benediction

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See also: bénédiction

English[edit]

Etymology[edit]

Borrowed from Ecclesiastical Latin benedictio, benedictionis, from benedictus (blessed; well spoken of). Doublet of benison.

Noun[edit]

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benediction (countable and uncountable, plural benedictions)

  1. A short invocation for help, blessing and guidance from God, said on behalf of another person or persons (sometimes at the end of a church worship service).
    to pronounce / give / say the benediction; the nuptial benediction; a parting benediction
    Synonym: blessing
    • c. 1605, William Shakespeare, King Lear, Act IV, Scene 7,[1]
      O, look upon me, sir,
      And hold your hands in benediction o’er me.
    • 1667, John Milton, Paradise Lost, Book 7, lines 1281-1282,[2]
      So saying, he [the angel] arose; whom Adam thus
      Follow’d with benediction.
    • 1748, Samuel Richardson, Clarissa, London: for the author, Volume 4, Letter 50, p. 290,[3]
      My pen (its last scrawl a benediction on my beloved) dropt from my fingers;
    • 1876, George Eliot, Daniel Deronda, Book 4, Chapter 34,[4]
      Cohen kept on his own hat, and took no notice of the visitor, but stood still while the two children went up to him and clasped his knees: then he laid his hands on each in turn and uttered his Hebrew benediction; whereupon the wife, who had lately taken baby from the cradle, brought it up to her husband and held it under his outstretched hands, to be blessed in its sleep.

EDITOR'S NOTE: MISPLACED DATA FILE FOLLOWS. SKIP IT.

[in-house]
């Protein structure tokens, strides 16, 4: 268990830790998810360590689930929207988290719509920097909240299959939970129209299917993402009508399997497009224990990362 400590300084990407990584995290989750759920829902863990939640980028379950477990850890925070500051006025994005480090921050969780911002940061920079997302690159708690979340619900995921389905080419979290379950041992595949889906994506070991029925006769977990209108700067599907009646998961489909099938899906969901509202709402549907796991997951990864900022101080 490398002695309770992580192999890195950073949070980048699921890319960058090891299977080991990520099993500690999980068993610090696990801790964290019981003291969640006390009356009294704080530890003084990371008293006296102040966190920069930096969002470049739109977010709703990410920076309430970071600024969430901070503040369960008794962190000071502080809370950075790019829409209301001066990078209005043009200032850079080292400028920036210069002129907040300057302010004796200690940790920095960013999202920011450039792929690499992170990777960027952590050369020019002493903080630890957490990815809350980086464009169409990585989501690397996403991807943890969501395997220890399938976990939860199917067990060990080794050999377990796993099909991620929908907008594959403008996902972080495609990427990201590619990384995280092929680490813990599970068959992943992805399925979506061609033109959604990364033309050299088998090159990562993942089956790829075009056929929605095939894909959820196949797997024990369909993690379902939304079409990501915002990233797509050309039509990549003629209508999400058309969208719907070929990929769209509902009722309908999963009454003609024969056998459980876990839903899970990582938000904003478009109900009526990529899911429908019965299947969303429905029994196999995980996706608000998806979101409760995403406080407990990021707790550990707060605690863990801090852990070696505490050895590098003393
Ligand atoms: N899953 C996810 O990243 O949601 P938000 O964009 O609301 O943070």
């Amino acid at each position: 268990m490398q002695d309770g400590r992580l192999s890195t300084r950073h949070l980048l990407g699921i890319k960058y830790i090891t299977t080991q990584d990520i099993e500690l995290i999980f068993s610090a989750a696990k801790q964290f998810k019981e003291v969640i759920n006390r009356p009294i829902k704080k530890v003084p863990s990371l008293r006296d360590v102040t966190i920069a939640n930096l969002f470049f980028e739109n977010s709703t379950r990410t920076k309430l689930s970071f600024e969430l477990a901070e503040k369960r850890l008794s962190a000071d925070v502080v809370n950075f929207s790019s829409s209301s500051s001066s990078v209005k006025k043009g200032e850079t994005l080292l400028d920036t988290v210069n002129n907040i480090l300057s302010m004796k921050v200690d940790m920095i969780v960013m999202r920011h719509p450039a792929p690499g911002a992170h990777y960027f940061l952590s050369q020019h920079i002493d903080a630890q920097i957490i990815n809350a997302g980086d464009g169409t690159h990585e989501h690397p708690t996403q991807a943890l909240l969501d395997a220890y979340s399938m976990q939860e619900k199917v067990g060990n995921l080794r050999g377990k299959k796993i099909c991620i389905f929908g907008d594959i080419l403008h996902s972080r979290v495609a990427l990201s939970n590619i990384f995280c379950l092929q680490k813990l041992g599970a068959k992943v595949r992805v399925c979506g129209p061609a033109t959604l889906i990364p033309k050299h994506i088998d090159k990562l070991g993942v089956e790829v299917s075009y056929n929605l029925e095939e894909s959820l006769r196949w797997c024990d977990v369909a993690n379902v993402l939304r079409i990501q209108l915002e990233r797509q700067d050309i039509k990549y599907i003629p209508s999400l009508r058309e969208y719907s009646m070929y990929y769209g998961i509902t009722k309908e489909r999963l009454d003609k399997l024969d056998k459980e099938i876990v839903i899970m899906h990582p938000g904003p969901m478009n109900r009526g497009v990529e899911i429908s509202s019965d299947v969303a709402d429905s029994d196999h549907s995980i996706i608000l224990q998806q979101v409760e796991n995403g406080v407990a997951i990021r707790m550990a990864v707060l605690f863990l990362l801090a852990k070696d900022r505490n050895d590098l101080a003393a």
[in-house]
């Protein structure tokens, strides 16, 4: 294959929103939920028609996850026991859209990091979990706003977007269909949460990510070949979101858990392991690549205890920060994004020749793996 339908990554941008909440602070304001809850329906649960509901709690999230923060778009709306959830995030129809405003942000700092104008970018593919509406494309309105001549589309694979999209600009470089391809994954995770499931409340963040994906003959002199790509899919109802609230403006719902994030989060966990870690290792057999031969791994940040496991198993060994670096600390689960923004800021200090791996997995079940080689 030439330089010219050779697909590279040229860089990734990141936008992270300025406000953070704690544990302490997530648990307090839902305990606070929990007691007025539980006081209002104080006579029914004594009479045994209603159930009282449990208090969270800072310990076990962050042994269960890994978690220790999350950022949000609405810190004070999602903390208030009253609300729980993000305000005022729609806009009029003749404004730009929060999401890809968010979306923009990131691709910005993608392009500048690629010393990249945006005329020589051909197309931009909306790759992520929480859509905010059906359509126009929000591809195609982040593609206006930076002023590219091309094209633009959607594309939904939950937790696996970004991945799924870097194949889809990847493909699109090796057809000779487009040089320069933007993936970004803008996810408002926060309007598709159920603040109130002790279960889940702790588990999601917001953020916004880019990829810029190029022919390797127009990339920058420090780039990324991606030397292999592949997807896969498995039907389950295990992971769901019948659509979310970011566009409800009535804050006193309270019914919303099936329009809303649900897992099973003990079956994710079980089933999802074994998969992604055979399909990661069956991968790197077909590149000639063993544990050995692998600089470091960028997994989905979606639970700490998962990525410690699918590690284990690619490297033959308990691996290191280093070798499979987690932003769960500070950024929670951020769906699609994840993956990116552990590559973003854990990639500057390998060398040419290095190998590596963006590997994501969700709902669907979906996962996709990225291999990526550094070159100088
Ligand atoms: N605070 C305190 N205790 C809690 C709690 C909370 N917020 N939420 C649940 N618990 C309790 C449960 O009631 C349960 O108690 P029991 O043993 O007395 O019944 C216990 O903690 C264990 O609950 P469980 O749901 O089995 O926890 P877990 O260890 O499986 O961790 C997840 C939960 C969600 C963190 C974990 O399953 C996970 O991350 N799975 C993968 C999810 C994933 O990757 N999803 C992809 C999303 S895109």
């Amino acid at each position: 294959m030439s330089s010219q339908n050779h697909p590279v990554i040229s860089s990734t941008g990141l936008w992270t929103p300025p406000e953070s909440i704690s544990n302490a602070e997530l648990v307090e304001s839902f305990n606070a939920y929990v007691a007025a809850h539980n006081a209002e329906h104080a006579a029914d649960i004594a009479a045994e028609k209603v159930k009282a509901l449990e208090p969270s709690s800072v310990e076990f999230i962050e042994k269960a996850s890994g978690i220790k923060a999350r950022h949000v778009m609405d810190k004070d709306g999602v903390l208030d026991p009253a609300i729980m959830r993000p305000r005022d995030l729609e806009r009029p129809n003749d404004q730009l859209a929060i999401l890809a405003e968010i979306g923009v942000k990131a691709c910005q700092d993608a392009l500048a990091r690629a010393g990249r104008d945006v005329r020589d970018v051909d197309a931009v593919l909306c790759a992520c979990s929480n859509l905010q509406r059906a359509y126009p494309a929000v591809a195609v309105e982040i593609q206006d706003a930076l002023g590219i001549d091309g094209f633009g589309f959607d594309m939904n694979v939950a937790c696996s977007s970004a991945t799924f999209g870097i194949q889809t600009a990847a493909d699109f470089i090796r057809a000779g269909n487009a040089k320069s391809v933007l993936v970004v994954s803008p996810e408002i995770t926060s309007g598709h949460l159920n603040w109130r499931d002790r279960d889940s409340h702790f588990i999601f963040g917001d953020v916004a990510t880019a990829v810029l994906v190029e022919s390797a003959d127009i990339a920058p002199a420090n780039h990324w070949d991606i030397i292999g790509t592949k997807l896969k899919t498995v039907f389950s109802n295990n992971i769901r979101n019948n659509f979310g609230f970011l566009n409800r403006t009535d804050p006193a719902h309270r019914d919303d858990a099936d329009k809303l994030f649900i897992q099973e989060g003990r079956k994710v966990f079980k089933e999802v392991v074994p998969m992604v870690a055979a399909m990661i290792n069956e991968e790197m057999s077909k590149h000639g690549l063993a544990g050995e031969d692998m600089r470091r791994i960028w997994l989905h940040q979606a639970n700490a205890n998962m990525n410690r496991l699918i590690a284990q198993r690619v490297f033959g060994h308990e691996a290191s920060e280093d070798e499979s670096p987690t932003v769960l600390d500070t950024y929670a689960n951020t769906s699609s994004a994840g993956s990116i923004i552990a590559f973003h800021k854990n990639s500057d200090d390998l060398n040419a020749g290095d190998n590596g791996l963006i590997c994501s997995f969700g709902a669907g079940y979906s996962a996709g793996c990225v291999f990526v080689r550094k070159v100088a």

• 1961, V. S. Naipaul, A House for Mr Biswas, Penguin, 1992, Part 2, Chapter 6, p. 537,[5]
      Long brahminical hairs sprouted out of his ears, and he drew further attention to himself by closing his eyes, neatly shaking away tears, putting a hand on Owad’s head and speaking a Hindi benediction.
  2. In the Anglican church, the ceremony used to institute an abbot, analogous to the consecration of a bishop.
    • 1726, John Ayliffe, Parergon juris canonici anglicani: or, A commentary, by way of supplement to the canons and constitutions of the Church of England, London: for the author, “Of Abbots, Priors, Abbies, Priories, &c.,” p. 13,[6]
      What Consecration is to a Bishop, that Benediction is to an Abbot; but in a different way: For a Bishop is not properly such till Consecration; but an Abbot being elected and confirm’d, is properly such before Benediction.
  3. A Roman Catholic rite by which bells, banners, candles, etc., are blessed with holy water and formally dedicated to God.
  4. Help, good fortune or reward from God or another supernatural source.
    Synonyms: blessing, grace

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